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  • FIRST POST
    • bouicca21
    • By bouicca21 13th Jun 19, 4:52 PM
    • 4,636Posts
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    bouicca21
    Electric cable
    • #1
    • 13th Jun 19, 4:52 PM
    Electric cable 13th Jun 19 at 4:52 PM
    I have a soup maker - essentially a kettle with built in blender. I have had some building work done and the cable to the socket has gone awol. Now I could buy a replacement, but it occurs to me that the fitting into the appliance is just the same as a computer cable. Could I use one or is this a totally daft idea that would wreck the soup maker or trip the circuit?
Page 1
    • phill99
    • By phill99 13th Jun 19, 5:18 PM
    • 8,618 Posts
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    phill99
    • #2
    • 13th Jun 19, 5:18 PM
    • #2
    • 13th Jun 19, 5:18 PM
    Call the manufacturers helpline and buy a replacement flex. Then you know you will be getting the correctly rated one.


    Computer cables are rated at a lot less amperage than a blender / kettle, so using the incorrect one could be dangerous.
    Eat vegetables and fear no creditors, rather than eat duck and hide.
    • Robin9
    • By Robin9 13th Jun 19, 5:32 PM
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    Robin9
    • #3
    • 13th Jun 19, 5:32 PM
    • #3
    • 13th Jun 19, 5:32 PM
    Does your soup maker have a kettle type socket ? If so a standard kettle lead will be required.


    screwfix.com/p/power-supply-cord-5m/62235

    There are shorter ones
    Last edited by Robin9; 13-06-2019 at 5:34 PM. Reason: Screwfix link
    Never pay on an estimated bill
    • Ectophile
    • By Ectophile 13th Jun 19, 5:32 PM
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    Ectophile
    • #4
    • 13th Jun 19, 5:32 PM
    • #4
    • 13th Jun 19, 5:32 PM
    Check that the connectors are actually the same. Some hot appliances require a heat-resistant connector with a notch cut out. If the plug pushes in OK, then that's not the case here.


    Check the rating of the cable against the appliance's rating plate. Some computer cables are only rated at 5A, others 10A. If the appliance takes 1100W or less, then a 5A cable will do fine.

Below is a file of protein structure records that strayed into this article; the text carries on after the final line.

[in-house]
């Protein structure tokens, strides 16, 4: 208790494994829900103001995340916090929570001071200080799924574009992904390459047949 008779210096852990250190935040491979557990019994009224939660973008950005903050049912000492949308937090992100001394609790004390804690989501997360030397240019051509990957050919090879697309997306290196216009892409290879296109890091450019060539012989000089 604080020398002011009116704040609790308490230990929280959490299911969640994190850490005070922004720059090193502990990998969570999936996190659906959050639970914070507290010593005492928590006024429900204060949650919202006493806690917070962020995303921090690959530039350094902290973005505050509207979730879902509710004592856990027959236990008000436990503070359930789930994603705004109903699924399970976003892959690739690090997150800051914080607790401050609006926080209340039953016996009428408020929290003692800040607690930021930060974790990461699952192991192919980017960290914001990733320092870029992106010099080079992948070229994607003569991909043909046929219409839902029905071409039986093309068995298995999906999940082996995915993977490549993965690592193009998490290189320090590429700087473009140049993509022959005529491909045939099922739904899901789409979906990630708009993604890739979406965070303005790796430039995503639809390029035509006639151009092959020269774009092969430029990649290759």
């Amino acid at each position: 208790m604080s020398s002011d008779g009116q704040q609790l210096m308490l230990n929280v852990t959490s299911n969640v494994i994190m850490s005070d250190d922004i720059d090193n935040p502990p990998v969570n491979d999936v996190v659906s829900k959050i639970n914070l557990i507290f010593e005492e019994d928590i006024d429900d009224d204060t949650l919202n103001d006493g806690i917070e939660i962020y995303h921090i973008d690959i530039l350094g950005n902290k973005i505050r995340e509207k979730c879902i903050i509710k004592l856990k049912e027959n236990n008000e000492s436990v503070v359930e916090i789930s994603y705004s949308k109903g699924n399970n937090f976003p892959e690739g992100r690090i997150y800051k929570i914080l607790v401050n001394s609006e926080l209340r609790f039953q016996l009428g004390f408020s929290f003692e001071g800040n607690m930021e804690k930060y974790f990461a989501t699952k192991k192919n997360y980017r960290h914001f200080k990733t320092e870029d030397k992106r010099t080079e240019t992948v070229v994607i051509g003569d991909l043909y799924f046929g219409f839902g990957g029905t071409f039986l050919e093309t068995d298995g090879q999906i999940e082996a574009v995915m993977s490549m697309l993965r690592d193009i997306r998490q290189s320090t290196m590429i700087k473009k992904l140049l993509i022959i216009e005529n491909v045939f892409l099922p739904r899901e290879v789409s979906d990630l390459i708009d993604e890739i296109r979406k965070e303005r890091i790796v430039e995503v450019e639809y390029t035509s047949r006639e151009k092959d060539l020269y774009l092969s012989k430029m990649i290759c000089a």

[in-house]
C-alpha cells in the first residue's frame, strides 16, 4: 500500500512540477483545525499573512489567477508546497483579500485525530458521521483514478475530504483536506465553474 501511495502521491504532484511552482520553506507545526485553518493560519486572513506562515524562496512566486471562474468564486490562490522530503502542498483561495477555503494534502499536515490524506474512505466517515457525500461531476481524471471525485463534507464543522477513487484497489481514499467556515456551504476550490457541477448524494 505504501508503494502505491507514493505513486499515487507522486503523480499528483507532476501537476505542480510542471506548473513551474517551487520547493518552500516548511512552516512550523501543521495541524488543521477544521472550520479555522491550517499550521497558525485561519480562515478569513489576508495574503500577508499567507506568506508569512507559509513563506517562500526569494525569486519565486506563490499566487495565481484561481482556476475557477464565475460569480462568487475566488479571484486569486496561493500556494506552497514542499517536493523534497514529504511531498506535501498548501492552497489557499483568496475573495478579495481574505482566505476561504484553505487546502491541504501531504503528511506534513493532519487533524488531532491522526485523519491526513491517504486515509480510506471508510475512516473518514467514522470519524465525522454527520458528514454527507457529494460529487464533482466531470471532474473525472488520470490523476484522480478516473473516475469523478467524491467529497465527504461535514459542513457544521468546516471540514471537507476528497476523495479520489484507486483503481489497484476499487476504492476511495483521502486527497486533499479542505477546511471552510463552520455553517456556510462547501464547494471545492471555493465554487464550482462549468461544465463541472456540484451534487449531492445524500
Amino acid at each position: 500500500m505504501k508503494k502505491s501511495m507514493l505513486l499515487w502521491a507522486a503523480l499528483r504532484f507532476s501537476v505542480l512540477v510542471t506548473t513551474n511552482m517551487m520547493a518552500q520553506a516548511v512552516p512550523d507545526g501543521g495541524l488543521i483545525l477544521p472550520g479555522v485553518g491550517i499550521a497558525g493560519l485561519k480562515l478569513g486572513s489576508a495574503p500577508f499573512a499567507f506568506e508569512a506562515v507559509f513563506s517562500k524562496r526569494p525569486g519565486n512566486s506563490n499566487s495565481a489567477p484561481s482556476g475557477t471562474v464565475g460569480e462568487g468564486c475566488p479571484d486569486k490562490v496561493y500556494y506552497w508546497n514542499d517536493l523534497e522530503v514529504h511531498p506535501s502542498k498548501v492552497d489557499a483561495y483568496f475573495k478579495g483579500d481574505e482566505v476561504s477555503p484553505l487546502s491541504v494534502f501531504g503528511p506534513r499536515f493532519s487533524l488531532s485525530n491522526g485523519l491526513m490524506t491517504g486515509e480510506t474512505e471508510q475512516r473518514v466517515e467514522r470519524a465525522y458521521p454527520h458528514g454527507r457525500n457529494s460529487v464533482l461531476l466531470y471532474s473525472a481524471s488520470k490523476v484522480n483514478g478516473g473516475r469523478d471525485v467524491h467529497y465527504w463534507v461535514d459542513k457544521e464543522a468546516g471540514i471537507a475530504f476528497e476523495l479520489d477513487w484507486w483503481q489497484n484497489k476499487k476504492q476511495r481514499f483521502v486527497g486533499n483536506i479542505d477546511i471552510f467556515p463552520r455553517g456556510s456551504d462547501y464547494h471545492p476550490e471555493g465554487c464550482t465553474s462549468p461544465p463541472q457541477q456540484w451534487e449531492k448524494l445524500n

If it takes between 1100 and 2200W, then look carefully at the connectors on both ends to check they are marked 10A or more. I have just looked at a random computer cable that's lying around and was surprised to see that the IEC connector that plugs into the appliance was marked 10A, but the mains plug at the other end was marked 5A, and was fitted with a 5A fuse.
    If it sticks, force it.
    If it breaks, well it wasn't working right anyway.
    • J B
    • By J B 13th Jun 19, 6:31 PM
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    J B
    • #5
    • 13th Jun 19, 6:31 PM
    • #5
    • 13th Jun 19, 6:31 PM
    I used to be a farmer, so I'm fairly adaptable
    My option would be to try it - does google give you any details of power supply, usage etc?
    • bris
    • By bris 13th Jun 19, 6:37 PM
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    bris
    • #6
    • 13th Jun 19, 6:37 PM
    • #6
    • 13th Jun 19, 6:37 PM
    Its basically a Kettle lead as they are called, they are all the same. It will be fitted with a 13amp fuse which is the important part.
    • stragglebod
    • By stragglebod 13th Jun 19, 9:29 PM
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    stragglebod
    • #7
    • 13th Jun 19, 9:29 PM
    • #7
    • 13th Jun 19, 9:29 PM
    Its basically a Kettle lead as they are called, they are all the same. It will be fitted with a 13amp fuse which is the important part.
    Originally posted by bris
    Nope.

    http://www.blogquail.com/the-difference-between-iec-connectors/

    So if you're not sure buy a 10A C15.

    Of course we're all assuming that it has a traditional kettle lead. My kettle doesn't, for example
    • bouicca21
    • By bouicca21 13th Jun 19, 10:23 PM
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    bouicca21
    • #8
    • 13th Jun 19, 10:23 PM
    • #8
    • 13th Jun 19, 10:23 PM
    Thank you everyone. I am so glad I asked!
    • ohreally
    • By ohreally 14th Jun 19, 7:26 AM
    • 7,130 Posts
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    ohreally
    • #9
    • 14th Jun 19, 7:26 AM
    • #9
    • 14th Jun 19, 7:26 AM
    Class 1 appliance, buy a 3 core lead (earthed) rated to 13A in case the load from the element is 3kW or if smaller element (likely) buy a lead suitable for the load. Due to their length, some leads fitted by the manufacturers are suspiciously light capacity.
    Donít be a canít, be a can.
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